Gerard Way and Billy Corgan are two titans that have shaped the alternative music landscape in their respective generations. So it was welcome news when the pair met up for a new interview feature in Alternative Press.
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Legacy, song writing and sound were among the topics covered during their extensive, longform Q&A. Here are the three things we took away from their conversation.
The Smashing Pumpkins faced initial opposition to their sound
When the album Siamese Dream broke out in 1993 it was met with critical acclaim from fans and casual listeners alike. The gritty dream pop rhythm was celebrated as a new frontier in rock. But Corgan tells Way their sound was not initially met with praise from all parties. “What was interesting was there was an almost immediate reaction to what we were doing, which was negative,” he said.
“The common refrain was, ‘You can’t do that, or that’s not cool. Don’t do that.’ So, of course, we were like, ‘This is good. Let’s do more.’”
America is still #1, according the Billy Corgan
If you follow the frontman on social media you know Corgan uses a megaphone to share political leanings. Back in 2017, he seemed to defend President Trump from rumors, then denounced political involvement, telling the New York Times he has not voted since 1992. So when Gerard asked him to identify the catalyst for the country’s political division, Billy gave a pro-America answer.
“The key for us as Americans is identifying that as flawed as our country can be—and as flawed as some of the principles upon which it was built upon—we are still the greatest nation in the world for expression,” he told the My Chemical Romance lead singer. “You can look at the glass half full and say, 'There’s a chance there to make this not only the greatest country on Earth ever,' but we can still have miles to go in terms of improvement. I have no problem criticizing this country.”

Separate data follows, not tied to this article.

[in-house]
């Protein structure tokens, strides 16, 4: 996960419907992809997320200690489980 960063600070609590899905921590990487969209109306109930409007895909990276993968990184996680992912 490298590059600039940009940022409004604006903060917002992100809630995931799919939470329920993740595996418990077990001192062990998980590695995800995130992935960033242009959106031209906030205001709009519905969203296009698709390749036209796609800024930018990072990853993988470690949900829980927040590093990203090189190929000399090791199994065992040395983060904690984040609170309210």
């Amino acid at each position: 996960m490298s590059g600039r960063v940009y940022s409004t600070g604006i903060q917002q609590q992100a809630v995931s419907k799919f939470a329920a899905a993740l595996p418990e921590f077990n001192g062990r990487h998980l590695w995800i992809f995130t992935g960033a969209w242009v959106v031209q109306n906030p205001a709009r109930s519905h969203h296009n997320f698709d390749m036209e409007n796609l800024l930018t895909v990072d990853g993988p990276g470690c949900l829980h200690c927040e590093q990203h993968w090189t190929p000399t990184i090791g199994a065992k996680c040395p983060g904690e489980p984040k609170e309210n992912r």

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Corgan was mentor for Way early on in his career
Gearard revealed many intimate moments between the musicians that fostered a creative relationship for many years to come.
“I remember moving to Los Angeles and looking for a new sound, something really loud. You helped me search for the sound,” he told Billy. “I still have the guitar [amp] head with serial number six on it, the White Marshall, and I remember you looking at the serial number too on the back like, ‘Hey, this is serial number six. They still use that.’”